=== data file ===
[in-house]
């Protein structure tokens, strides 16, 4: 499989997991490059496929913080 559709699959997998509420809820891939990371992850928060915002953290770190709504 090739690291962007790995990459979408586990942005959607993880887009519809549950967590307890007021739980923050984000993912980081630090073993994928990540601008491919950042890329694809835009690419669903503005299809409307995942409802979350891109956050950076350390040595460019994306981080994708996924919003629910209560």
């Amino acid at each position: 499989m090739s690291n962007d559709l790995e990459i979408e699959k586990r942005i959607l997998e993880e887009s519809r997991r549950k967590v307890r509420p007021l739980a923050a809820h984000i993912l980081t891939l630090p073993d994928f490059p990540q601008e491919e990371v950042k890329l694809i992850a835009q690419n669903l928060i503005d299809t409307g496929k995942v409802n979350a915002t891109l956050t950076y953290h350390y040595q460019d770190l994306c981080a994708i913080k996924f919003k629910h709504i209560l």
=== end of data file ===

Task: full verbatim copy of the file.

[in-house]
């Protein structure tokens, strides 16, 4: 499989997991490059496929913080 559709699959997998509420809820891939990371992850928060915002953290770190709504 090739690291962007790995990459979408586990942005959607993880887009519809549950967590307890007021739980923050984000993912980081630090073993994928990540601008491919950042890329694809835009690419669903503005299809409307995942409802979350891109956050950076350390040595460019994306981080994708996924919003629910209560």
């Amino acid at each position: 499989m090739s690291n962007d559709l790995e990459i979408e699959k586990r942005i959607l997998e993880e887009s519809r997991r549950k967590v307890r509420p007021l739980a923050a809820h984000i993912l980081t891939l630090p073993d994928f490059p990540q601008e491919e990371v950042k890329l694809i992850a835009q690419n669903l928060i503005d299809t409307g496929k995942v409802n979350a915002t891109l956050t950076y953290h350390y040595q460019d770190l994306c981080a994708i913080k996924f919003k629910h709504i209560l």